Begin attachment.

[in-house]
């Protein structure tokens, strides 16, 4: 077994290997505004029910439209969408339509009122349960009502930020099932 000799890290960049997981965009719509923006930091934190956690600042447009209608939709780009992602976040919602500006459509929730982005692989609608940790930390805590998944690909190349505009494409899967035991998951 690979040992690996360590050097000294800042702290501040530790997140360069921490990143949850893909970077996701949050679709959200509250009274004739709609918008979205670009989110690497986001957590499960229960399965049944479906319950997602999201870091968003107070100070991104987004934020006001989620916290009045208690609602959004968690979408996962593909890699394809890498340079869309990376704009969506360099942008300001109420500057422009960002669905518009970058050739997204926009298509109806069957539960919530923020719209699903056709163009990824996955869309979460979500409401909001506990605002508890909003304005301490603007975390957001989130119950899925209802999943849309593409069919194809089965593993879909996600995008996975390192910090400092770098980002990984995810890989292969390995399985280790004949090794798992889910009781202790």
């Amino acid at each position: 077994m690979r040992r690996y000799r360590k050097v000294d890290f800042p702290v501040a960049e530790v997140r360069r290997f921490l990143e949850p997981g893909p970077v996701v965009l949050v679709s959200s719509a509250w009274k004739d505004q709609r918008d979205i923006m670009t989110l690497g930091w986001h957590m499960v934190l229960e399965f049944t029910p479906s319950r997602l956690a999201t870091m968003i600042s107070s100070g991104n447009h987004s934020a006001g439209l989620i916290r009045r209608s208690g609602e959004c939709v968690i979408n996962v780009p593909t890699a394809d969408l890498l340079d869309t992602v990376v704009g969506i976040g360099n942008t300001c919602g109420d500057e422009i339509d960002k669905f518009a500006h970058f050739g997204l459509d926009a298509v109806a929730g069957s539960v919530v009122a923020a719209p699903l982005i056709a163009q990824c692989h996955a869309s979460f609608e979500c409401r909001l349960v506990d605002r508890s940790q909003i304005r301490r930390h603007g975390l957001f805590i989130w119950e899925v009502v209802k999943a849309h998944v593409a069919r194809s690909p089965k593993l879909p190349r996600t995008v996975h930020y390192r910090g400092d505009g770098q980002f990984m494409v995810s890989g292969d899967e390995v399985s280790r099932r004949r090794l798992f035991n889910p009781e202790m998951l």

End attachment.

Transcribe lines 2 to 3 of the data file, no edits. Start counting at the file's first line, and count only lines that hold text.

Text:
């Protein structure tokens, strides 16, 4: 077994290997505004029910439209969408339509009122349960009502930020099932 000799890290960049997981965009719509923006930091934190956690600042447009209608939709780009992602976040919602500006459509929730982005692989609608940790930390805590998944690909190349505009494409899967035991998951 690979040992690996360590050097000294800042702290501040530790997140360069921490990143949850893909970077996701949050679709959200509250009274004739709609918008979205670009989110690497986001957590499960229960399965049944479906319950997602999201870091968003107070100070991104987004934020006001989620916290009045208690609602959004968690979408996962593909890699394809890498340079869309990376704009969506360099942008300001109420500057422009960002669905518009970058050739997204926009298509109806069957539960919530923020719209699903056709163009990824996955869309979460979500409401909001506990605002508890909003304005301490603007975390957001989130119950899925209802999943849309593409069919194809089965593993879909996600995008996975390192910090400092770098980002990984995810890989292969390995399985280790004949090794798992889910009781202790």
């Amino acid at each position: 077994m690979r040992r690996y000799r360590k050097v000294d890290f800042p702290v501040a960049e530790v997140r360069r290997f921490l990143e949850p997981g893909p970077v996701v965009l949050v679709s959200s719509a509250w009274k004739d505004q709609r918008d979205i923006m670009t989110l690497g930091w986001h957590m499960v934190l229960e399965f049944t029910p479906s319950r997602l956690a999201t870091m968003i600042s107070s100070g991104n447009h987004s934020a006001g439209l989620i916290r009045r209608s208690g609602e959004c939709v968690i979408n996962v780009p593909t890699a394809d969408l890498l340079d869309t992602v990376v704009g969506i976040g360099n942008t300001c919602g109420d500057e422009i339509d960002k669905f518009a500006h970058f050739g997204l459509d926009a298509v109806a929730g069957s539960v919530v009122a923020a719209p699903l982005i056709a163009q990824c692989h996955a869309s979460f609608e979500c409401r909001l349960v506990d605002r508890s940790q909003i304005r301490r930390h603007g975390l957001f805590i989130w119950e899925v009502v209802k999943a849309h998944v593409a069919r194809s690909p089965k593993l879909p190349r996600t995008v996975h930020y390192r910090g400092d505009g770098q980002f990984m494409v995810s890989g292969d899967e390995v399985s280790r099932r004949r090794l798992f035991n889910p009781e202790m998951l």